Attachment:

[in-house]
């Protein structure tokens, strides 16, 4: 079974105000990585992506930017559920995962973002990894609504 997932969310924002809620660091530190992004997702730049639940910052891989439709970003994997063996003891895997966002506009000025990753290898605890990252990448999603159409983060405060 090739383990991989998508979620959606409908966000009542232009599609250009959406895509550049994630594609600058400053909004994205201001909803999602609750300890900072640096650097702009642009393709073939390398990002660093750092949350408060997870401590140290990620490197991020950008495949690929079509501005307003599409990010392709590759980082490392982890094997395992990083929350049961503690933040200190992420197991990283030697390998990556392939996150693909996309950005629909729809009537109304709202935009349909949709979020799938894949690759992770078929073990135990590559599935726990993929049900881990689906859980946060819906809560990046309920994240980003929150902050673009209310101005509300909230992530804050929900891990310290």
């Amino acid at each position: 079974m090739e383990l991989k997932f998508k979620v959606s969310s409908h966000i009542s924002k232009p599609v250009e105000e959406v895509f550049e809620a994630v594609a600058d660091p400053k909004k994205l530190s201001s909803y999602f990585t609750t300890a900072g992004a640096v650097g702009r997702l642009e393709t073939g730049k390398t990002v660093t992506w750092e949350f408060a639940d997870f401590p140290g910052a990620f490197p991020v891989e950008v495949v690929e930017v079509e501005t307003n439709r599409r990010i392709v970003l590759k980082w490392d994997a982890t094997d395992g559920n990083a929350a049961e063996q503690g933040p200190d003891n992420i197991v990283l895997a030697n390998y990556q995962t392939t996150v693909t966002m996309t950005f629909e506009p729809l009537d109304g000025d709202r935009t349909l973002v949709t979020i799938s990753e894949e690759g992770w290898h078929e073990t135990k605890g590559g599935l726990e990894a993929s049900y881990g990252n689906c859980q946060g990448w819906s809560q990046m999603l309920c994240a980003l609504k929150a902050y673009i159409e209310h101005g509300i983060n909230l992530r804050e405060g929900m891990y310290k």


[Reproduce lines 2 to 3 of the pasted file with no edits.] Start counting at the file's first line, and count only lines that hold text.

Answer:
């Protein structure tokens, strides 16, 4: 079974105000990585992506930017559920995962973002990894609504 997932969310924002809620660091530190992004997702730049639940910052891989439709970003994997063996003891895997966002506009000025990753290898605890990252990448999603159409983060405060 090739383990991989998508979620959606409908966000009542232009599609250009959406895509550049994630594609600058400053909004994205201001909803999602609750300890900072640096650097702009642009393709073939390398990002660093750092949350408060997870401590140290990620490197991020950008495949690929079509501005307003599409990010392709590759980082490392982890094997395992990083929350049961503690933040200190992420197991990283030697390998990556392939996150693909996309950005629909729809009537109304709202935009349909949709979020799938894949690759992770078929073990135990590559599935726990993929049900881990689906859980946060819906809560990046309920994240980003929150902050673009209310101005509300909230992530804050929900891990310290």
């Amino acid at each position: 079974m090739e383990l991989k997932f998508k979620v959606s969310s409908h966000i009542s924002k232009p599609v250009e105000e959406v895509f550049e809620a994630v594609a600058d660091p400053k909004k994205l530190s201001s909803y999602f990585t609750t300890a900072g992004a640096v650097g702009r997702l642009e393709t073939g730049k390398t990002v660093t992506w750092e949350f408060a639940d997870f401590p140290g910052a990620f490197p991020v891989e950008v495949v690929e930017v079509e501005t307003n439709r599409r990010i392709v970003l590759k980082w490392d994997a982890t094997d395992g559920n990083a929350a049961e063996q503690g933040p200190d003891n992420i197991v990283l895997a030697n390998y990556q995962t392939t996150v693909t966002m996309t950005f629909e506009p729809l009537d109304g000025d709202r935009t349909l973002v949709t979020i799938s990753e894949e690759g992770w290898h078929e073990t135990k605890g590559g599935l726990e990894a993929s049900y881990g990252n689906c859980q946060g990448w819906s809560q990046m999603l309920c994240a980003l609504k929150a902050y673009i159409e209310h101005g509300i983060n909230l992530r804050e405060g929900m891990y310290k």